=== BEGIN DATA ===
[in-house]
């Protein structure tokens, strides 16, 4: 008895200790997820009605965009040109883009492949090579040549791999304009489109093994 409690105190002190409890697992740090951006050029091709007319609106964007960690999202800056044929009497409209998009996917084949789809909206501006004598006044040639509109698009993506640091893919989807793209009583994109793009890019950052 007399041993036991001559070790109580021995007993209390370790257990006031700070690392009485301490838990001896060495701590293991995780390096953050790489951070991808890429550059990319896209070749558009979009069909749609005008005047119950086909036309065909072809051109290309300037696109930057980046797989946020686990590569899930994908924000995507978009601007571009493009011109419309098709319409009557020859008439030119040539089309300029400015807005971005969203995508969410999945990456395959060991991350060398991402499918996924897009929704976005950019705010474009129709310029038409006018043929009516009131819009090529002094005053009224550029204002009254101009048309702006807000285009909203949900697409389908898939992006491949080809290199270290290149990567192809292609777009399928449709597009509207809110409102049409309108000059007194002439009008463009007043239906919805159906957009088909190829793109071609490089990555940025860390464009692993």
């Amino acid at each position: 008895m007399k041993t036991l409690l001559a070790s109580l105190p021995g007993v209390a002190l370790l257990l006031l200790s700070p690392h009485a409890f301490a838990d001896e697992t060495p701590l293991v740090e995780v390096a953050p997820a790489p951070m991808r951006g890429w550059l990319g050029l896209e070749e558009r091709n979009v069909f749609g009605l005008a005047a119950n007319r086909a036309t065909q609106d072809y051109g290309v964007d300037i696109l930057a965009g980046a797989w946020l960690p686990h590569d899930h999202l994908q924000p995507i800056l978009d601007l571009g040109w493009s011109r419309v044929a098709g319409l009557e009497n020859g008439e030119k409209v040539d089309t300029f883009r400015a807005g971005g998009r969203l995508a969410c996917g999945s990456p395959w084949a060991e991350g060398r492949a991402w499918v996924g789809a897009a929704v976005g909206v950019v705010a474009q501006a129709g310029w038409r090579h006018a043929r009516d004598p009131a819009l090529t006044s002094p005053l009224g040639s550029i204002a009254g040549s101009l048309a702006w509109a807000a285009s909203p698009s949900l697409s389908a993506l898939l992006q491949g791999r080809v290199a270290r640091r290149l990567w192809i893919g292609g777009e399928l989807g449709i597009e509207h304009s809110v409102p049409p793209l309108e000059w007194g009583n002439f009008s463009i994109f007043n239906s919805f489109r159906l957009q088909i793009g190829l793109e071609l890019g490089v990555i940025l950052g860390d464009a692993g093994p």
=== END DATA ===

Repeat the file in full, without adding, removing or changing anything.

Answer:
[in-house]
């Protein structure tokens, strides 16, 4: 008895200790997820009605965009040109883009492949090579040549791999304009489109093994 409690105190002190409890697992740090951006050029091709007319609106964007960690999202800056044929009497409209998009996917084949789809909206501006004598006044040639509109698009993506640091893919989807793209009583994109793009890019950052 007399041993036991001559070790109580021995007993209390370790257990006031700070690392009485301490838990001896060495701590293991995780390096953050790489951070991808890429550059990319896209070749558009979009069909749609005008005047119950086909036309065909072809051109290309300037696109930057980046797989946020686990590569899930994908924000995507978009601007571009493009011109419309098709319409009557020859008439030119040539089309300029400015807005971005969203995508969410999945990456395959060991991350060398991402499918996924897009929704976005950019705010474009129709310029038409006018043929009516009131819009090529002094005053009224550029204002009254101009048309702006807000285009909203949900697409389908898939992006491949080809290199270290290149990567192809292609777009399928449709597009509207809110409102049409309108000059007194002439009008463009007043239906919805159906957009088909190829793109071609490089990555940025860390464009692993």
């Amino acid at each position: 008895m007399k041993t036991l409690l001559a070790s109580l105190p021995g007993v209390a002190l370790l257990l006031l200790s700070p690392h009485a409890f301490a838990d001896e697992t060495p701590l293991v740090e995780v390096a953050p997820a790489p951070m991808r951006g890429w550059l990319g050029l896209e070749e558009r091709n979009v069909f749609g009605l005008a005047a119950n007319r086909a036309t065909q609106d072809y051109g290309v964007d300037i696109l930057a965009g980046a797989w946020l960690p686990h590569d899930h999202l994908q924000p995507i800056l978009d601007l571009g040109w493009s011109r419309v044929a098709g319409l009557e009497n020859g008439e030119k409209v040539d089309t300029f883009r400015a807005g971005g998009r969203l995508a969410c996917g999945s990456p395959w084949a060991e991350g060398r492949a991402w499918v996924g789809a897009a929704v976005g909206v950019v705010a474009q501006a129709g310029w038409r090579h006018a043929r009516d004598p009131a819009l090529t006044s002094p005053l009224g040639s550029i204002a009254g040549s101009l048309a702006w509109a807000a285009s909203p698009s949900l697409s389908a993506l898939l992006q491949g791999r080809v290199a270290r640091r290149l990567w192809i893919g292609g777009e399928l989807g449709i597009e509207h304009s809110v409102p049409p793209l309108e000059w007194g009583n002439f009008s463009i994109f007043n239906s919805f489109r159906l957009q088909i793009g190829l793109e071609l890019g490089v990555i940025l950052g860390d464009a692993g093994p």